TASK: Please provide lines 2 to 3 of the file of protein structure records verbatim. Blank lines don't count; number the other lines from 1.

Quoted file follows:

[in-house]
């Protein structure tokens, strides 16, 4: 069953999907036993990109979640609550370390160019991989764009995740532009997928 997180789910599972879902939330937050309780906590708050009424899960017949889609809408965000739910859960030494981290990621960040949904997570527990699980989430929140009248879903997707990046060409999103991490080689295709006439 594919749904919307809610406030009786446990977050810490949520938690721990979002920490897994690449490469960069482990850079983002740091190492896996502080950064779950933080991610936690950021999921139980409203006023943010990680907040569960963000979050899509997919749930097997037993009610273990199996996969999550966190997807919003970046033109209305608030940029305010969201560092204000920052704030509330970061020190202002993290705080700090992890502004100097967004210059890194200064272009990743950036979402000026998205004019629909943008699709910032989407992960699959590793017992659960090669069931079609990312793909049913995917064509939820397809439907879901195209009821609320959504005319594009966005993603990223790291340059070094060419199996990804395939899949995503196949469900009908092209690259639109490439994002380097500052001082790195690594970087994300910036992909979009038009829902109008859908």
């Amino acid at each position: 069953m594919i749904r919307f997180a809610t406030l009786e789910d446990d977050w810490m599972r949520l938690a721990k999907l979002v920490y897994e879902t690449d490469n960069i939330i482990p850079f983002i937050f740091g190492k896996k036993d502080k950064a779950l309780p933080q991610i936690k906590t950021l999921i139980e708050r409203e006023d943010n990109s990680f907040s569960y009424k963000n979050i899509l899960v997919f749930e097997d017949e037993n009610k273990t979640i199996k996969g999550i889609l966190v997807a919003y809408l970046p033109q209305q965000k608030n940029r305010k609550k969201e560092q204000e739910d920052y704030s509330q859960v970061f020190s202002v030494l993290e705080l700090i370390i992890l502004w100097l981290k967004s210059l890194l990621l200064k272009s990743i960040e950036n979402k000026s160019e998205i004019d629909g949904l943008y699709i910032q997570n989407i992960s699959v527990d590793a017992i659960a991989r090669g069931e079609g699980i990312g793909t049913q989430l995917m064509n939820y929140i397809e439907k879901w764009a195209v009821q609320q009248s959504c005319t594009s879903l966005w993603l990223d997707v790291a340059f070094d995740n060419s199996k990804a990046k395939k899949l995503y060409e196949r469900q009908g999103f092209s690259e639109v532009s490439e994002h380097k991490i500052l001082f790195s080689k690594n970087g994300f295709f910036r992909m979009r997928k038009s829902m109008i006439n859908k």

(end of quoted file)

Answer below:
């Protein structure tokens, strides 16, 4: 069953999907036993990109979640609550370390160019991989764009995740532009997928 997180789910599972879902939330937050309780906590708050009424899960017949889609809408965000739910859960030494981290990621960040949904997570527990699980989430929140009248879903997707990046060409999103991490080689295709006439 594919749904919307809610406030009786446990977050810490949520938690721990979002920490897994690449490469960069482990850079983002740091190492896996502080950064779950933080991610936690950021999921139980409203006023943010990680907040569960963000979050899509997919749930097997037993009610273990199996996969999550966190997807919003970046033109209305608030940029305010969201560092204000920052704030509330970061020190202002993290705080700090992890502004100097967004210059890194200064272009990743950036979402000026998205004019629909943008699709910032989407992960699959590793017992659960090669069931079609990312793909049913995917064509939820397809439907879901195209009821609320959504005319594009966005993603990223790291340059070094060419199996990804395939899949995503196949469900009908092209690259639109490439994002380097500052001082790195690594970087994300910036992909979009038009829902109008859908």
């Amino acid at each position: 069953m594919i749904r919307f997180a809610t406030l009786e789910d446990d977050w810490m599972r949520l938690a721990k999907l979002v920490y897994e879902t690449d490469n960069i939330i482990p850079f983002i937050f740091g190492k896996k036993d502080k950064a779950l309780p933080q991610i936690k906590t950021l999921i139980e708050r409203e006023d943010n990109s990680f907040s569960y009424k963000n979050i899509l899960v997919f749930e097997d017949e037993n009610k273990t979640i199996k996969g999550i889609l966190v997807a919003y809408l970046p033109q209305q965000k608030n940029r305010k609550k969201e560092q204000e739910d920052y704030s509330q859960v970061f020190s202002v030494l993290e705080l700090i370390i992890l502004w100097l981290k967004s210059l890194l990621l200064k272009s990743i960040e950036n979402k000026s160019e998205i004019d629909g949904l943008y699709i910032q997570n989407i992960s699959v527990d590793a017992i659960a991989r090669g069931e079609g699980i990312g793909t049913q989430l995917m064509n939820y929140i397809e439907k879901w764009a195209v009821q609320q009248s959504c005319t594009s879903l966005w993603l990223d997707v790291a340059f070094d995740n060419s199996k990804a990046k395939k899949l995503y060409e196949r469900q009908g999103f092209s690259e639109v532009s490439e994002h380097k991490i500052l001082f790195s080689k690594n970087g994300f295709f910036r992909m979009r997928k038009s829902m109008i006439n859908k």